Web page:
Detecting poor posture at work
The Inria project team Larsen is a participant in Andy, an EU project which has as one of its objectives to detect in real-time and prevent operators’ postures that are potentially dangerous from an ergonomics point of view. In order to build up a database for ergonomics analysis, 13 volunteers equipped with inertial sensors performed different sequences of tasks that are typical of the manufacturing industry, recording more than 5 hours. A team of annotators then analyzed these sequences and evaluated each gesture based on ergonomics criteria, assessing posture, load carrying, objects manipulation, etc. The machine learning algorithms developed in this context are used to automate traditional ergonomic evaluation, still based on manually annotated ergonomic worksheets, making it possible to detect risky postures in real-time. Real-time estimates on ergonomics and predictions of movement are then gathered by robots and used by their AI algorithms to plan suitable collaborative trajectories and to provide better assistance for human operators.
Car assembly lines: slowing down, but not stopping
How can you ensure the safety of an operator working with a cobot while preventing the robot from stopping? This is a pressing concern in car manufacturing plants, where entire production chains can end up shutting down as a result, and one that is central to a project led by the Inria project team Auctus, in conjunction with the Peugeot group.
Peugeot have been won over by the flexibility of cobots and their compact design, but they do not want to see any drop in productivity. The researchers have been looking into ways of slowing down cobots’ movements. They have also been working on their capacity to observe operators in order to anticipate their movements and to adjust their behaviour accordingly. The end goal is for cooperation between cobots and operators to become safer and more fluid, without slowing down production.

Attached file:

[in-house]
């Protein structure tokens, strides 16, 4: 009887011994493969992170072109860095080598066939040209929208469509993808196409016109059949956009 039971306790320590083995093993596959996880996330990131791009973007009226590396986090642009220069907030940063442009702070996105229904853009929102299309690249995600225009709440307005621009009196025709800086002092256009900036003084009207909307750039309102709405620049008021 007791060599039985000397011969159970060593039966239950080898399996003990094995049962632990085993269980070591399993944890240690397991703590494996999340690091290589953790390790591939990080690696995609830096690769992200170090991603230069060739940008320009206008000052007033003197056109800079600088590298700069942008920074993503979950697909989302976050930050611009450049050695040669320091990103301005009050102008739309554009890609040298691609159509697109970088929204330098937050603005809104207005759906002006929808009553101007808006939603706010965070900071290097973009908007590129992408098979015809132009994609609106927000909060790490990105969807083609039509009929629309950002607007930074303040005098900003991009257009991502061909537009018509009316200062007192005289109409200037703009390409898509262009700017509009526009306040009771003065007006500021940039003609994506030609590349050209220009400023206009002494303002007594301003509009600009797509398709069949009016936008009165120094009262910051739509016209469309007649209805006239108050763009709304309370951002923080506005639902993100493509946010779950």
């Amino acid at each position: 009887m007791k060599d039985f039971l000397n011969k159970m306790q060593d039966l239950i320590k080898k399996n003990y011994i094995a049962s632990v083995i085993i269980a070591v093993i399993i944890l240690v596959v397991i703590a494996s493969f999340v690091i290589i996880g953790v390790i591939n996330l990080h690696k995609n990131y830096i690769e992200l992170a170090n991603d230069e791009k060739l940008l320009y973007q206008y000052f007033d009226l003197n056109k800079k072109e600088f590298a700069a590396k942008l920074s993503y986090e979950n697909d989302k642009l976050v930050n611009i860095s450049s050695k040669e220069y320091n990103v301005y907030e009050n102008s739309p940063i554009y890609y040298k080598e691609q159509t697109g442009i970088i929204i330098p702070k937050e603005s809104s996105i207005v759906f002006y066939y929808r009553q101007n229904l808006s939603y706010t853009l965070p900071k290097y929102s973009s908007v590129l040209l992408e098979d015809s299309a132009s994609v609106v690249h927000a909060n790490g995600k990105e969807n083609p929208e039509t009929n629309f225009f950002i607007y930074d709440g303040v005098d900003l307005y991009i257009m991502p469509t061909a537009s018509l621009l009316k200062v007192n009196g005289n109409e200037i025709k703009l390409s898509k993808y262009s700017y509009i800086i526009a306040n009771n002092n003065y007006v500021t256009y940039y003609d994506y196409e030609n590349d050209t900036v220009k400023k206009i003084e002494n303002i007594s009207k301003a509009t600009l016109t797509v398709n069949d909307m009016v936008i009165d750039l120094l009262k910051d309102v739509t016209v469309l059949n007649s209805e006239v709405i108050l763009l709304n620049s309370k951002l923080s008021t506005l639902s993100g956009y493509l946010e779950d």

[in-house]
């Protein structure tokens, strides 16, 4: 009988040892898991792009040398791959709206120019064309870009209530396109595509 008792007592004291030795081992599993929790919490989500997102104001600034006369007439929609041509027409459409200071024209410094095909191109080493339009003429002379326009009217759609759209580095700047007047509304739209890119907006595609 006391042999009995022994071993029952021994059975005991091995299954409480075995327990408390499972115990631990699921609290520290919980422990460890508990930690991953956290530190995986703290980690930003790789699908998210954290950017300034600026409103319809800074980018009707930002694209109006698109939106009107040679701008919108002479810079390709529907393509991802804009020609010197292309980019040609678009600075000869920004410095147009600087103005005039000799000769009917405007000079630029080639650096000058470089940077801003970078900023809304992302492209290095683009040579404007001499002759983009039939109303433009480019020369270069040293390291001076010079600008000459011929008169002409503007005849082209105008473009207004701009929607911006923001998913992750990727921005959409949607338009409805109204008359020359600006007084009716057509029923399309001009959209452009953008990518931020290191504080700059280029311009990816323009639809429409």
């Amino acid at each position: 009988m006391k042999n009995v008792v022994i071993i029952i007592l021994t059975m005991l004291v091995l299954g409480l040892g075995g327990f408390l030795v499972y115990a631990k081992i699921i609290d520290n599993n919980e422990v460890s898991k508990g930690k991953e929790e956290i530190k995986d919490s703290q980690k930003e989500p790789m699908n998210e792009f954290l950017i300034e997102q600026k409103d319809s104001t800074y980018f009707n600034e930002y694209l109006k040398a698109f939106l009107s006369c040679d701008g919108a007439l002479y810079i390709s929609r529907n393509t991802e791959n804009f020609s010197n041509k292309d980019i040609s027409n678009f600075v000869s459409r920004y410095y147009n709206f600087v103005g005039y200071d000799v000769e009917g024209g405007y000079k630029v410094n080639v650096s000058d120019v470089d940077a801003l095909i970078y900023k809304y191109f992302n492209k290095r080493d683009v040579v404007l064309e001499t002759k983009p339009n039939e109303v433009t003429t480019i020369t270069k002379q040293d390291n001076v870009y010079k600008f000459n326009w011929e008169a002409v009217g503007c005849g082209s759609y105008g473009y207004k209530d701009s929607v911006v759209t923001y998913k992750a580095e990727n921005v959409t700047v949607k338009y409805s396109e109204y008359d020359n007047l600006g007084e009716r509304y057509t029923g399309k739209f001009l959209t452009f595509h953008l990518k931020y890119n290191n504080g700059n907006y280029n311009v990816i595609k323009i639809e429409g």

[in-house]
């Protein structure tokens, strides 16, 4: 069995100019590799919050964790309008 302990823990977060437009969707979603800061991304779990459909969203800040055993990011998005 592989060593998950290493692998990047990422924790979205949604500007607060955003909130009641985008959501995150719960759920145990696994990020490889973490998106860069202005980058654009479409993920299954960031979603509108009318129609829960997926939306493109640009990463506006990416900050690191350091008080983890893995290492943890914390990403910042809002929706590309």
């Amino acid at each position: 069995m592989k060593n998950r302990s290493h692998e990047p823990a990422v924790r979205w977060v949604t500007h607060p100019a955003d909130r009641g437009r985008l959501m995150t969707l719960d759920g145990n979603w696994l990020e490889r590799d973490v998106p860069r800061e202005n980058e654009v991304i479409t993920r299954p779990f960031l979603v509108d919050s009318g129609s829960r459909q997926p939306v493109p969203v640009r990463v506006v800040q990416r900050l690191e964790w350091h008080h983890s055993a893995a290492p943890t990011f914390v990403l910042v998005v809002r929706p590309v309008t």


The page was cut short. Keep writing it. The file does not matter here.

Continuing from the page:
Joinery: a cobot for holding spindle moulders in place
All joiners are familiar with the spindle moulder, a machine tool that is essential but dangerous, having been responsible for many an accident. During training, apprentices are closely monitored while they learn how to use it. The Blanquefort apprenticeship training centre near Bordeaux has been keeping a close eye on a PhD within the Inria project team Auctus, which relates to a methodology for making woodwork safer using robots.
Here’s an example. Were a piece of wood with knots in it to be expelled at high speed, a cobot would be able to react 20 times faster than a human. What’s more, the level of assistance can be adjusted depending on the arduousness of the task and the ability of the apprentice.
We are proud to be used as a pilot site, and curious to see how cobotics may benefit us. If the results are conclusive, then we will share them with the national network of apprenticeship training centres.
Philippe Godin, executive assistant of the Blanquefort apprenticeship training centre, about the text Menuiserie : un cobot pour sécuriser la toupie
Coboteam: bringing manufacturers and researchers together
In Auvergne - Rhône-Alpes, the Coboteam cluster, which is coordinated by the Thésame innovation centre and supported by the local regional council, is strengthening ties between the 500 companies operating in the field of robotics and Inria project teams. Three times a year, Coboteam holds “robotics workshops”, which bring together manufacturers and researchers. The former learn how to collaborate with a laboratory, while the latter are able to identify new practical needs. In addition to this, Coboteam organises round tables on robotics during meeting days held by Inria. These events have led to multiple R&D projects. Cobotics, a recent, innovative development in robotics, occupies a dominant position.